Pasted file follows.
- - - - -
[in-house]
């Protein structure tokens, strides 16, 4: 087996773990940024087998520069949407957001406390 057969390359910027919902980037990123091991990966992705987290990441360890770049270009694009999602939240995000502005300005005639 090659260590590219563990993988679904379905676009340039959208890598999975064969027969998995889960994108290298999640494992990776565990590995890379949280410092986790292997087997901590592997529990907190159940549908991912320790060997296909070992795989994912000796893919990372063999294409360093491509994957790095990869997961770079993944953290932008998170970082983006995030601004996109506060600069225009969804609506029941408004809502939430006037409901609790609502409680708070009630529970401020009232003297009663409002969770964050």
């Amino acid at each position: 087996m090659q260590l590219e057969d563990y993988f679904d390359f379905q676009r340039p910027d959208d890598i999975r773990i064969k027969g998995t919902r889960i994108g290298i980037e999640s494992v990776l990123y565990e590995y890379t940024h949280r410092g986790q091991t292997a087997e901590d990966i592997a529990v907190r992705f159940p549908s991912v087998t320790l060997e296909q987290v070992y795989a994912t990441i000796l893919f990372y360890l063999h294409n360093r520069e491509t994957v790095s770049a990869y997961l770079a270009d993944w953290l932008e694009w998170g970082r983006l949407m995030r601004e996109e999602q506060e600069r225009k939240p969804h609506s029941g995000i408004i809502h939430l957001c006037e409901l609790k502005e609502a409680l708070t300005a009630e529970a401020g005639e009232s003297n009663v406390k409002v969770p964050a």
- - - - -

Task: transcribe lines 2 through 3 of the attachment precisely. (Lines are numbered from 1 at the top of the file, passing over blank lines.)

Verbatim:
């Protein structure tokens, strides 16, 4: 087996773990940024087998520069949407957001406390 057969390359910027919902980037990123091991990966992705987290990441360890770049270009694009999602939240995000502005300005005639 090659260590590219563990993988679904379905676009340039959208890598999975064969027969998995889960994108290298999640494992990776565990590995890379949280410092986790292997087997901590592997529990907190159940549908991912320790060997296909070992795989994912000796893919990372063999294409360093491509994957790095990869997961770079993944953290932008998170970082983006995030601004996109506060600069225009969804609506029941408004809502939430006037409901609790609502409680708070009630529970401020009232003297009663409002969770964050």
């Amino acid at each position: 087996m090659q260590l590219e057969d563990y993988f679904d390359f379905q676009r340039p910027d959208d890598i999975r773990i064969k027969g998995t919902r889960i994108g290298i980037e999640s494992v990776l990123y565990e590995y890379t940024h949280r410092g986790q091991t292997a087997e901590d990966i592997a529990v907190r992705f159940p549908s991912v087998t320790l060997e296909q987290v070992y795989a994912t990441i000796l893919f990372y360890l063999h294409n360093r520069e491509t994957v790095s770049a990869y997961l770079a270009d993944w953290l932008e694009w998170g970082r983006l949407m995030r601004e996109e999602q506060e600069r225009k939240p969804h609506s029941g995000i408004i809502h939430l957001c006037e409901l609790k502005e609502a409680l708070t300005a009630e529970a401020g005639e009232s003297n009663v406390k409002v969770p964050a």